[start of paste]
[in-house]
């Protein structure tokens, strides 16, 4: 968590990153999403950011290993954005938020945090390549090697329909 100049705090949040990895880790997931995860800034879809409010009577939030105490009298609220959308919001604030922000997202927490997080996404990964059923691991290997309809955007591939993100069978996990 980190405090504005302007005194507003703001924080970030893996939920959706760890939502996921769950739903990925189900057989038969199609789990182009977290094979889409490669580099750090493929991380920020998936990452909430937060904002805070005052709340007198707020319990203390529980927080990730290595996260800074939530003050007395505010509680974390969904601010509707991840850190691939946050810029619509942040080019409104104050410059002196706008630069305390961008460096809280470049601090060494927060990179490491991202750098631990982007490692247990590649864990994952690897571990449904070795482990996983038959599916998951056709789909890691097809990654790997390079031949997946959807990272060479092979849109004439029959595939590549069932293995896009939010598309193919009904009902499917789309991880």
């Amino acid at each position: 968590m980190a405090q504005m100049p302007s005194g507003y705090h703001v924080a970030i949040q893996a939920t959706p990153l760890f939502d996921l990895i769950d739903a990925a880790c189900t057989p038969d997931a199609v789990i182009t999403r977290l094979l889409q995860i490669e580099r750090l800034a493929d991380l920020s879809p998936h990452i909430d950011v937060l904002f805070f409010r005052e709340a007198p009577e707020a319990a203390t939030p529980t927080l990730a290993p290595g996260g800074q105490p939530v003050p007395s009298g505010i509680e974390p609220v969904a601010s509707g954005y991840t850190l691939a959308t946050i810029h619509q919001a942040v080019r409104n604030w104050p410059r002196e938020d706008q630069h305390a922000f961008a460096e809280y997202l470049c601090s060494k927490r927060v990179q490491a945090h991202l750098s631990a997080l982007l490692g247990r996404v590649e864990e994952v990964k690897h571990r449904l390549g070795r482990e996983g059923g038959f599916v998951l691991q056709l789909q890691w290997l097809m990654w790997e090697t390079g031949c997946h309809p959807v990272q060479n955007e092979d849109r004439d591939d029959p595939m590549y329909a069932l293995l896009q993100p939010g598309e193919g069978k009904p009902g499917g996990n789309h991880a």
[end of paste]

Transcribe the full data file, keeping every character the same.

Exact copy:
[in-house]
């Protein structure tokens, strides 16, 4: 968590990153999403950011290993954005938020945090390549090697329909 100049705090949040990895880790997931995860800034879809409010009577939030105490009298609220959308919001604030922000997202927490997080996404990964059923691991290997309809955007591939993100069978996990 980190405090504005302007005194507003703001924080970030893996939920959706760890939502996921769950739903990925189900057989038969199609789990182009977290094979889409490669580099750090493929991380920020998936990452909430937060904002805070005052709340007198707020319990203390529980927080990730290595996260800074939530003050007395505010509680974390969904601010509707991840850190691939946050810029619509942040080019409104104050410059002196706008630069305390961008460096809280470049601090060494927060990179490491991202750098631990982007490692247990590649864990994952690897571990449904070795482990996983038959599916998951056709789909890691097809990654790997390079031949997946959807990272060479092979849109004439029959595939590549069932293995896009939010598309193919009904009902499917789309991880």
């Amino acid at each position: 968590m980190a405090q504005m100049p302007s005194g507003y705090h703001v924080a970030i949040q893996a939920t959706p990153l760890f939502d996921l990895i769950d739903a990925a880790c189900t057989p038969d997931a199609v789990i182009t999403r977290l094979l889409q995860i490669e580099r750090l800034a493929d991380l920020s879809p998936h990452i909430d950011v937060l904002f805070f409010r005052e709340a007198p009577e707020a319990a203390t939030p529980t927080l990730a290993p290595g996260g800074q105490p939530v003050p007395s009298g505010i509680e974390p609220v969904a601010s509707g954005y991840t850190l691939a959308t946050i810029h619509q919001a942040v080019r409104n604030w104050p410059r002196e938020d706008q630069h305390a922000f961008a460096e809280y997202l470049c601090s060494k927490r927060v990179q490491a945090h991202l750098s631990a997080l982007l490692g247990r996404v590649e864990e994952v990964k690897h571990r449904l390549g070795r482990e996983g059923g038959f599916v998951l691991q056709l789909q890691w290997l097809m990654w790997e090697t390079g031949c997946h309809p959807v990272q060479n955007e092979d849109r004439d591939d029959p595939m590549y329909a069932l293995l896009q993100p939010g598309e193919g069978k009904p009902g499917g996990n789309h991880a």